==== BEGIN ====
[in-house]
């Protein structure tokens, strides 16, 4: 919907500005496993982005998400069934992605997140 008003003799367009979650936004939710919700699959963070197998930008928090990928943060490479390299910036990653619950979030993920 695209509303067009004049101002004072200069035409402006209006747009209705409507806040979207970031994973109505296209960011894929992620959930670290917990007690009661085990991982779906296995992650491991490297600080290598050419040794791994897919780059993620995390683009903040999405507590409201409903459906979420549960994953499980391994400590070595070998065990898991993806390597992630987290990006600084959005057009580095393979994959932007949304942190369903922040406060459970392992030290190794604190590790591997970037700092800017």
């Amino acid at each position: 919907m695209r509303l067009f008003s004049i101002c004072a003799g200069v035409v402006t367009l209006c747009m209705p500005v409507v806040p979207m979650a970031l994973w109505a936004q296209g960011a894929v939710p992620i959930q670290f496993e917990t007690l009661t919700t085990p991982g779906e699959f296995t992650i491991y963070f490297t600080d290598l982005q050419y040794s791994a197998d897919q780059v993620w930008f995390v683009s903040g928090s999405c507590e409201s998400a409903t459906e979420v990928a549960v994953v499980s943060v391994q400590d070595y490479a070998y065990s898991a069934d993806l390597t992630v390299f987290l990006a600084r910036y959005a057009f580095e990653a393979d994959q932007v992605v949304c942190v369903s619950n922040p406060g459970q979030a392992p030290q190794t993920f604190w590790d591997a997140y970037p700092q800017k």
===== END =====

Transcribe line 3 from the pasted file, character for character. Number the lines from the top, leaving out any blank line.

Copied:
């Amino acid at each position: 919907m695209r509303l067009f008003s004049i101002c004072a003799g200069v035409v402006t367009l209006c747009m209705p500005v409507v806040p979207m979650a970031l994973w109505a936004q296209g960011a894929v939710p992620i959930q670290f496993e917990t007690l009661t919700t085990p991982g779906e699959f296995t992650i491991y963070f490297t600080d290598l982005q050419y040794s791994a197998d897919q780059v993620w930008f995390v683009s903040g928090s999405c507590e409201s998400a409903t459906e979420v990928a549960v994953v499980s943060v391994q400590d070595y490479a070998y065990s898991a069934d993806l390597t992630v390299f987290l990006a600084r910036y959005a057009f580095e990653a393979d994959q932007v992605v949304c942190v369903s619950n922040p406060g459970q979030a392992p030290q190794t993920f604190w590790d591997a997140y970037p700092q800017k």